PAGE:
Computer-mediated communication

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Computer-mediated communication. Acknowledgements to Euan Wilson (Staffordshire University). Topic includes. E-mail Bulletin boards Structured message system Computerised meeting rooms Video conferencing. E-mail. In relation to Groupware email is the most popular least expensive
Computer-mediated communicationAcknowledgements to Euan Wilson (Staffordshire University)Topic includes
  • E-mail
  • Bulletin boards
  • Structured message system
  • Computerised meeting rooms
  • Video conferencing
  • E-mail
  • In relation to Groupware email is the
  • most popular
  • least expensive
  • most successful
  • Systems vary with respect to the amount of support provided for Groupware functions
  • E-mail (2)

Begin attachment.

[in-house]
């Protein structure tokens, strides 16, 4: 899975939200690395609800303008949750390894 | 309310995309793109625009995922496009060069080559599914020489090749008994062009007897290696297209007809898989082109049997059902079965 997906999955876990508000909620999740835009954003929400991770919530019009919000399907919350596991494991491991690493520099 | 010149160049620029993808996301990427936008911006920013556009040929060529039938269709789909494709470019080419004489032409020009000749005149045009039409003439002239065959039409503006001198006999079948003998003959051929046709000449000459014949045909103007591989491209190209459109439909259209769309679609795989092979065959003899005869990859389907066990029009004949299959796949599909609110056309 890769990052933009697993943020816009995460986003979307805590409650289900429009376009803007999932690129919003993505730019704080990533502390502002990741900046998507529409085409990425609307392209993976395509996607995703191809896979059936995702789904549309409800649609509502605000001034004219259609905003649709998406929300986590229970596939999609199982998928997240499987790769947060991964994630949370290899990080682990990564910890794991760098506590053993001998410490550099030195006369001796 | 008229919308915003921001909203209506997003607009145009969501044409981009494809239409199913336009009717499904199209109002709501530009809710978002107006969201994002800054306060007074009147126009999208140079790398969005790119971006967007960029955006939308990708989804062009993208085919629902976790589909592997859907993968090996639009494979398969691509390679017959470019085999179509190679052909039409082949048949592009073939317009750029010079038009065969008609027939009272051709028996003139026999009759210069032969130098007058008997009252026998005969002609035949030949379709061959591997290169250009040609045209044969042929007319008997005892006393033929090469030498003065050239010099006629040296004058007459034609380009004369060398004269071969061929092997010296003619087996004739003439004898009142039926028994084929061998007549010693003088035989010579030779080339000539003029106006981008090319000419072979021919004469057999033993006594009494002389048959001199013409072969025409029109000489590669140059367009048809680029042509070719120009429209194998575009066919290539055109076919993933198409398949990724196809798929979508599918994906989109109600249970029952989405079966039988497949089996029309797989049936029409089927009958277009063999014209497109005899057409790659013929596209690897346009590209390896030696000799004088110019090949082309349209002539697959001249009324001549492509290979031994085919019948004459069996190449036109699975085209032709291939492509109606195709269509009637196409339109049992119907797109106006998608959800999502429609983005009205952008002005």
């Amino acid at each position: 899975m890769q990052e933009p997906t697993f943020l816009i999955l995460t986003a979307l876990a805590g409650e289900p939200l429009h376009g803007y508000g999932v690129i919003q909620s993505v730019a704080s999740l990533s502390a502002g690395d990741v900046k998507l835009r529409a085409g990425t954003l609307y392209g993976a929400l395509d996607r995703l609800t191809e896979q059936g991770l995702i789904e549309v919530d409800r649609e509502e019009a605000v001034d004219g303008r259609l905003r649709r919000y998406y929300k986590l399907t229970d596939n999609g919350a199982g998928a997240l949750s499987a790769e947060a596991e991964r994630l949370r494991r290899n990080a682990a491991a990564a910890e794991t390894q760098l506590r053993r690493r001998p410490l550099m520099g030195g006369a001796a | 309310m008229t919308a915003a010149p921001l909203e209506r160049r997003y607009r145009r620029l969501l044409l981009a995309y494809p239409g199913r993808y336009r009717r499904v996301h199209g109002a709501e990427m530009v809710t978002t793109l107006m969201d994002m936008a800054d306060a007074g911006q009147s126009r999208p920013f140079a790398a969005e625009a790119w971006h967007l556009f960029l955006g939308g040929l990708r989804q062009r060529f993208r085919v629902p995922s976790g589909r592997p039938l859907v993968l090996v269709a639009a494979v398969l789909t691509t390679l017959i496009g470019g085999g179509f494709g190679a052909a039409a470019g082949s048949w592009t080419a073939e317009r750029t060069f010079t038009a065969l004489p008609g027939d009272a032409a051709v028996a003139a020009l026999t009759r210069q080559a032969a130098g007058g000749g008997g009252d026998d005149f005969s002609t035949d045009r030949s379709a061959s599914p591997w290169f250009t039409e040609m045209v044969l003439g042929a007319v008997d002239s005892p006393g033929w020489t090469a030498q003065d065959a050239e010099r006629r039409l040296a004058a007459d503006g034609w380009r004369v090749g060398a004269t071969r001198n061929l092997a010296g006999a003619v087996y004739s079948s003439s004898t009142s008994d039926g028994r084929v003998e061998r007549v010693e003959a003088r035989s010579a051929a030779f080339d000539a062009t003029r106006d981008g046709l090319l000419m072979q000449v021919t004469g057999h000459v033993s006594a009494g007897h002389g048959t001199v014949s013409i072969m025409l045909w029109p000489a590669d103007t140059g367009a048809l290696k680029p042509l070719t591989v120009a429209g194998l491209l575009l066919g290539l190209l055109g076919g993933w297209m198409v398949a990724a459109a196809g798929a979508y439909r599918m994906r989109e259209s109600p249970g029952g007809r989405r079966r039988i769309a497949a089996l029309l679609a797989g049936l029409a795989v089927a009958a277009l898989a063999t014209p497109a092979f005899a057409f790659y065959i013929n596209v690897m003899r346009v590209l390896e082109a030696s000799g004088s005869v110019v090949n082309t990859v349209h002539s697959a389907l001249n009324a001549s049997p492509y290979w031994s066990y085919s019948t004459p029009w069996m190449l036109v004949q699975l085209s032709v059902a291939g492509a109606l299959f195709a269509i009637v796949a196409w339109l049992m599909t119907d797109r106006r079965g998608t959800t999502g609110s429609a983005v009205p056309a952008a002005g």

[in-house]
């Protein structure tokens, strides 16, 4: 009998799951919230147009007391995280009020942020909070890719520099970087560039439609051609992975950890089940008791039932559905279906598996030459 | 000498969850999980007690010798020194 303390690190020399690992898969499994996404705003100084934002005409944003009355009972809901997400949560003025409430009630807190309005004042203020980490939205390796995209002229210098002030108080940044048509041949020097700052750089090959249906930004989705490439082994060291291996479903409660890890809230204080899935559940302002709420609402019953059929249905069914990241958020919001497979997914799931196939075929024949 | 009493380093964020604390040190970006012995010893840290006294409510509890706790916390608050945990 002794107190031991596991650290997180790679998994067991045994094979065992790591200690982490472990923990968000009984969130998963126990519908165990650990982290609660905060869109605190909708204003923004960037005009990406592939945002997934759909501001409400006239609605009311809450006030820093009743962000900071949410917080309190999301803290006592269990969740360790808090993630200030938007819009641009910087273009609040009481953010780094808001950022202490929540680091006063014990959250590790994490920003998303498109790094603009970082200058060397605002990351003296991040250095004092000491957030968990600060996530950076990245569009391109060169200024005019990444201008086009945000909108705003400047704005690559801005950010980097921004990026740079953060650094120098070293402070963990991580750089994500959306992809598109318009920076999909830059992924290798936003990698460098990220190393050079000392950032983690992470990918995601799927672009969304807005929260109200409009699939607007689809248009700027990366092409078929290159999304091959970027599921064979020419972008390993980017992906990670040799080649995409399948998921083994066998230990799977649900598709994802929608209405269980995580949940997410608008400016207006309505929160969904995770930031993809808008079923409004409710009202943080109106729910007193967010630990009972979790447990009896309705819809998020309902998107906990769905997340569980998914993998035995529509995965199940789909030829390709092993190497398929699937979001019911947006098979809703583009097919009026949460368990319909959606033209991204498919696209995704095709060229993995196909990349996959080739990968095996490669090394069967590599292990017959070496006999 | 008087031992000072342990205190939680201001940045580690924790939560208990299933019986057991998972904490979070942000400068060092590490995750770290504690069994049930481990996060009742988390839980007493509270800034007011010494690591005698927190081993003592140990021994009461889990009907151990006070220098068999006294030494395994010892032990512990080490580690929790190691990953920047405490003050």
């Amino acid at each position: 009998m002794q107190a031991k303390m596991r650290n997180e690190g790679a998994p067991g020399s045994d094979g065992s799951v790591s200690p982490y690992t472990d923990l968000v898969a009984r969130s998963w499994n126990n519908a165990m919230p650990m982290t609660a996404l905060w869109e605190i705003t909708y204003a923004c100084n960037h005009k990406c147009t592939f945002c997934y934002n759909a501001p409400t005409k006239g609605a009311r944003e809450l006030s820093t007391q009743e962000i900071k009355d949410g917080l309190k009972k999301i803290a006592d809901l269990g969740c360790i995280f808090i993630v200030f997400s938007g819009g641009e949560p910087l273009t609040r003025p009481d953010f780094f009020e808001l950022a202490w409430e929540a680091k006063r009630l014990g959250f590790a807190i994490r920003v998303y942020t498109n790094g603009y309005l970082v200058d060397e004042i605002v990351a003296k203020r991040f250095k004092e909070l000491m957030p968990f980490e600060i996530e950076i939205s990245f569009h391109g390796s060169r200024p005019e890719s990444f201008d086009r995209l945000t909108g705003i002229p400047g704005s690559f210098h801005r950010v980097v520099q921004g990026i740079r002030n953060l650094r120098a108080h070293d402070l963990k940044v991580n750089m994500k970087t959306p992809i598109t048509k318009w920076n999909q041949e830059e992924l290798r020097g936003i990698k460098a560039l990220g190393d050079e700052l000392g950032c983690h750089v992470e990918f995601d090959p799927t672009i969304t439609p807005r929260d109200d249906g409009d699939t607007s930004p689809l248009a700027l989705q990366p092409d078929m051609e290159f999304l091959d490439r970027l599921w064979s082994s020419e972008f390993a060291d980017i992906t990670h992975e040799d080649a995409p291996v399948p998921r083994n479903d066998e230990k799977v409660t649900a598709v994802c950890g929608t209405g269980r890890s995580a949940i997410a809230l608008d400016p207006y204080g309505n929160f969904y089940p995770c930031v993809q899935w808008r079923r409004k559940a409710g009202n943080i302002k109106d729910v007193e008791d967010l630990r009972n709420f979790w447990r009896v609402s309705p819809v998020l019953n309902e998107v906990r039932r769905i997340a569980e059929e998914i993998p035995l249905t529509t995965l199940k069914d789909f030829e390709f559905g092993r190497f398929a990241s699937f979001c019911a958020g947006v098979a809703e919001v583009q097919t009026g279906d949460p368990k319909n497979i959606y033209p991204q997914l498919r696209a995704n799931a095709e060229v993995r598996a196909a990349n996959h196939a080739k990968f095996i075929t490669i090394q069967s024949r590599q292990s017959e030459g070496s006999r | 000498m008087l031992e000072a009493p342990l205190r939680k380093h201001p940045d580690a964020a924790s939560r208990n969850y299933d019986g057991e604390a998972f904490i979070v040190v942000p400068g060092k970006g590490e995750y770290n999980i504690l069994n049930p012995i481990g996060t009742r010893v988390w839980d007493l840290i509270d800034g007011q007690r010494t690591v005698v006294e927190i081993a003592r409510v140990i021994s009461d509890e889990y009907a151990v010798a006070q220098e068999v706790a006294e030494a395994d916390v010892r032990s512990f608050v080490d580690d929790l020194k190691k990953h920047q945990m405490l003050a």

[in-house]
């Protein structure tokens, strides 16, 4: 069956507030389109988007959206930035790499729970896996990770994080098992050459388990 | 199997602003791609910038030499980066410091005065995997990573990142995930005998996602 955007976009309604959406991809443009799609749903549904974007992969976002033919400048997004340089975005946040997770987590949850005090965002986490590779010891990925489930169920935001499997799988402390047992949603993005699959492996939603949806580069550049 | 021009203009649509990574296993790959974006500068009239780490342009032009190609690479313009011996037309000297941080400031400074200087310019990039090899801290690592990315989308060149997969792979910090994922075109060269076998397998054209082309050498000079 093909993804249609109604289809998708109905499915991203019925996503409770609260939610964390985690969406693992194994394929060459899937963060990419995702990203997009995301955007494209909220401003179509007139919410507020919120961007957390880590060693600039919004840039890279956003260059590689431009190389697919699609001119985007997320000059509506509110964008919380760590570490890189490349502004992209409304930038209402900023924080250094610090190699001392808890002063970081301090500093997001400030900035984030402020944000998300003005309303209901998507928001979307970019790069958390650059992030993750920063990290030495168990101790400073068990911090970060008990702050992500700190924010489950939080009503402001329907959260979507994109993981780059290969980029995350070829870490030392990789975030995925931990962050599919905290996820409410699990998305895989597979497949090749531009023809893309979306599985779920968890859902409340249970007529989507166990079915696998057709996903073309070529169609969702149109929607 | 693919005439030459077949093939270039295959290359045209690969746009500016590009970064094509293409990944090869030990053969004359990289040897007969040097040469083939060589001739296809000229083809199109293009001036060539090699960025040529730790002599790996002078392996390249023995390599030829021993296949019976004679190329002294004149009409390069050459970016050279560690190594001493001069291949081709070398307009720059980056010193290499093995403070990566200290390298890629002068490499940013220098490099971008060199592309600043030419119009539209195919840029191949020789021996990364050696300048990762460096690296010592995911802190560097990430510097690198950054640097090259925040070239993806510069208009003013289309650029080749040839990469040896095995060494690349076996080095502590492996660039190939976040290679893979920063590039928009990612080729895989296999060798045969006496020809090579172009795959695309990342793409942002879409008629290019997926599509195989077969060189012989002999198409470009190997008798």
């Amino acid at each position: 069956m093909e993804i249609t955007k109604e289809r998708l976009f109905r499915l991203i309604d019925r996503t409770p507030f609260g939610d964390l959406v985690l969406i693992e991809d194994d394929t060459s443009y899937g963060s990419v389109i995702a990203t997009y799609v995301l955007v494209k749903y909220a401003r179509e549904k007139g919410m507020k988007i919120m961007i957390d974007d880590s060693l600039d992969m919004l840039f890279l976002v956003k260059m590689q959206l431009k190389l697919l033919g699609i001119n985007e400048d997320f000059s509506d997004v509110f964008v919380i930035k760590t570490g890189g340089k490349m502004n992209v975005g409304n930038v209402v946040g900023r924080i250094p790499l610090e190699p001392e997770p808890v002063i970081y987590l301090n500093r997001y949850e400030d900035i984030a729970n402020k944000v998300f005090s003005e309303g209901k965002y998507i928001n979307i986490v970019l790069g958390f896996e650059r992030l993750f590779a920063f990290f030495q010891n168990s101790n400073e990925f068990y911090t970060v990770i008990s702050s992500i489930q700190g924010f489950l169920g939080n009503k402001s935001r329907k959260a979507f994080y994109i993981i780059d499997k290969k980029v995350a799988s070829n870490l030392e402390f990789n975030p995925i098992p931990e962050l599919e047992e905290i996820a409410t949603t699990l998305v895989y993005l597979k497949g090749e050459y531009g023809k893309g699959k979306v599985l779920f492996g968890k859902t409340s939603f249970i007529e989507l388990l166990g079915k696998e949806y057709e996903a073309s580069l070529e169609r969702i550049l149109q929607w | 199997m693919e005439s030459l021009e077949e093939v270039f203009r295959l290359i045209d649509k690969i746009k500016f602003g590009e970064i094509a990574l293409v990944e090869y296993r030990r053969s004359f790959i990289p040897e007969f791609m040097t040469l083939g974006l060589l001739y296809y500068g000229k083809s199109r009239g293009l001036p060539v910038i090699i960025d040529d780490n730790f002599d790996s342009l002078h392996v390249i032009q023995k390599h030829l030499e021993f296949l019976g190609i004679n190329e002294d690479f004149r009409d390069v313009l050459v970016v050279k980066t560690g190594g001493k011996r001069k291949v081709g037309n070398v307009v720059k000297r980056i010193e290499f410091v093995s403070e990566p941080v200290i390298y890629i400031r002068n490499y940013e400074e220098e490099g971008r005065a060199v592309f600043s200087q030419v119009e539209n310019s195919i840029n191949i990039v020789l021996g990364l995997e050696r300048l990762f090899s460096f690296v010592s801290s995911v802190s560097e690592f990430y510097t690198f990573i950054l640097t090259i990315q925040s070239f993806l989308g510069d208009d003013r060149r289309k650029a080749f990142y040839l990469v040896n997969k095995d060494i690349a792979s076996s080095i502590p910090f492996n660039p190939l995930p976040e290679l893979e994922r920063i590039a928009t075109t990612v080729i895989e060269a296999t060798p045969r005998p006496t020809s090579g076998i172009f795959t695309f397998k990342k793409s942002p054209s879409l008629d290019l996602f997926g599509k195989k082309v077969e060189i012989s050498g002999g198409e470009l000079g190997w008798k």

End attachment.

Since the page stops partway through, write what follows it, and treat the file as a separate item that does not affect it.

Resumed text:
• E-mail stages
  • Preparation
  • Despatch
  • Notification
  • Receipt
  • Bulletin boards
  • Contributions are submitted by users to a specific conference or newsgroup
  • Contributions may be moderated by a bulletin board administrator
  • Following possible moderation, contributions are made available to all users of the service.
  • E-mail v Bulletin Boards
  • In e-mail the message author selects the recipients, though some distribution lists may be administered centrally.
  • In bulletin boards, it is the recipient who decides what to subscribe to.
  • Senders do not know who will read their contributions.
  • Contributions may be moderated.
  • Question
  • Does the “mail box” you use provide enough functionality to be the core of a Groupware system ?
  • Definition of Groupware (1)
  • Lynch et al. (1990)
  • “groupware is distinguished from normal software by the basic assumption it makes; groupware makes the user aware that he is part of a group, whilst most other software seeks to hide and protect users from each other …”
  • Definition of Groupware (2)
  • Two main types of groupware exist
  • Asynchronous
  • Synchronous
  • Definition of Groupware (3)
  • Refined by Preece [1994] (who adapted Shneirderman [1992]) (definition of CSCW)
  • Same time Different times